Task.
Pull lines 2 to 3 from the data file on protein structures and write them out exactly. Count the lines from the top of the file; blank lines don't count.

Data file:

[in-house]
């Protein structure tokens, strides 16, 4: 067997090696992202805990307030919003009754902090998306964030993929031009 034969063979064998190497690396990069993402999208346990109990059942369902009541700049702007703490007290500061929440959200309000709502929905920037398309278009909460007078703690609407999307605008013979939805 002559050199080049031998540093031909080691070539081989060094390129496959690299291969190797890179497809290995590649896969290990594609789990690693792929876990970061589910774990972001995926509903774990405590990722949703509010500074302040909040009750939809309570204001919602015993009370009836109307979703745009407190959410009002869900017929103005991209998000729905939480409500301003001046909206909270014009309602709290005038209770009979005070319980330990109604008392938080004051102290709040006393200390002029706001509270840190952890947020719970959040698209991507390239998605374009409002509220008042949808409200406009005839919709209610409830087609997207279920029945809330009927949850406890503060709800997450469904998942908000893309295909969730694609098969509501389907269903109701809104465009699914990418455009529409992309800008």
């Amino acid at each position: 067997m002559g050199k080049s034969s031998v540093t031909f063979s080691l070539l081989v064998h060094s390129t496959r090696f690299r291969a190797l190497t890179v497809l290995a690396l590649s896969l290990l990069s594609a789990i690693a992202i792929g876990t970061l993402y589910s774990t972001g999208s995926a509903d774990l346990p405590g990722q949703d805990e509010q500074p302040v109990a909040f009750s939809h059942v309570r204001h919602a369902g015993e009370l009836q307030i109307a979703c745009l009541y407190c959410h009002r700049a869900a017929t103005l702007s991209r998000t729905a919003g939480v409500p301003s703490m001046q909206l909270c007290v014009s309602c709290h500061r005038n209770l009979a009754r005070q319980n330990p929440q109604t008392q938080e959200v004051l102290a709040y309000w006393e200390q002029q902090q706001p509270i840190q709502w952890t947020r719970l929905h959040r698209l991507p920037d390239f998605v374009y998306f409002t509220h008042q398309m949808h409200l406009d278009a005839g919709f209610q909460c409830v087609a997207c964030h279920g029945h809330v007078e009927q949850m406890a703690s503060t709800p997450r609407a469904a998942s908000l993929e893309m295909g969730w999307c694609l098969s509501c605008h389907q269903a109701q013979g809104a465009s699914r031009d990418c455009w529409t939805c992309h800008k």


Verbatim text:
């Protein structure tokens, strides 16, 4: 067997090696992202805990307030919003009754902090998306964030993929031009 034969063979064998190497690396990069993402999208346990109990059942369902009541700049702007703490007290500061929440959200309000709502929905920037398309278009909460007078703690609407999307605008013979939805 002559050199080049031998540093031909080691070539081989060094390129496959690299291969190797890179497809290995590649896969290990594609789990690693792929876990970061589910774990972001995926509903774990405590990722949703509010500074302040909040009750939809309570204001919602015993009370009836109307979703745009407190959410009002869900017929103005991209998000729905939480409500301003001046909206909270014009309602709290005038209770009979005070319980330990109604008392938080004051102290709040006393200390002029706001509270840190952890947020719970959040698209991507390239998605374009409002509220008042949808409200406009005839919709209610409830087609997207279920029945809330009927949850406890503060709800997450469904998942908000893309295909969730694609098969509501389907269903109701809104465009699914990418455009529409992309800008």
């Amino acid at each position: 067997m002559g050199k080049s034969s031998v540093t031909f063979s080691l070539l081989v064998h060094s390129t496959r090696f690299r291969a190797l190497t890179v497809l290995a690396l590649s896969l290990l990069s594609a789990i690693a992202i792929g876990t970061l993402y589910s774990t972001g999208s995926a509903d774990l346990p405590g990722q949703d805990e509010q500074p302040v109990a909040f009750s939809h059942v309570r204001h919602a369902g015993e009370l009836q307030i109307a979703c745009l009541y407190c959410h009002r700049a869900a017929t103005l702007s991209r998000t729905a919003g939480v409500p301003s703490m001046q909206l909270c007290v014009s309602c709290h500061r005038n209770l009979a009754r005070q319980n330990p929440q109604t008392q938080e959200v004051l102290a709040y309000w006393e200390q002029q902090q706001p509270i840190q709502w952890t947020r719970l929905h959040r698209l991507p920037d390239f998605v374009y998306f409002t509220h008042q398309m949808h409200l406009d278009a005839g919709f209610q909460c409830v087609a997207c964030h279920g029945h809330v007078e009927q949850m406890a703690s503060t709800p997450r609407a469904a998942s908000l993929e893309m295909g969730w999307c694609l098969s509501c605008h389907q269903a109701q013979g809104a465009s699914r031009d990418c455009w529409t939805c992309h800008k």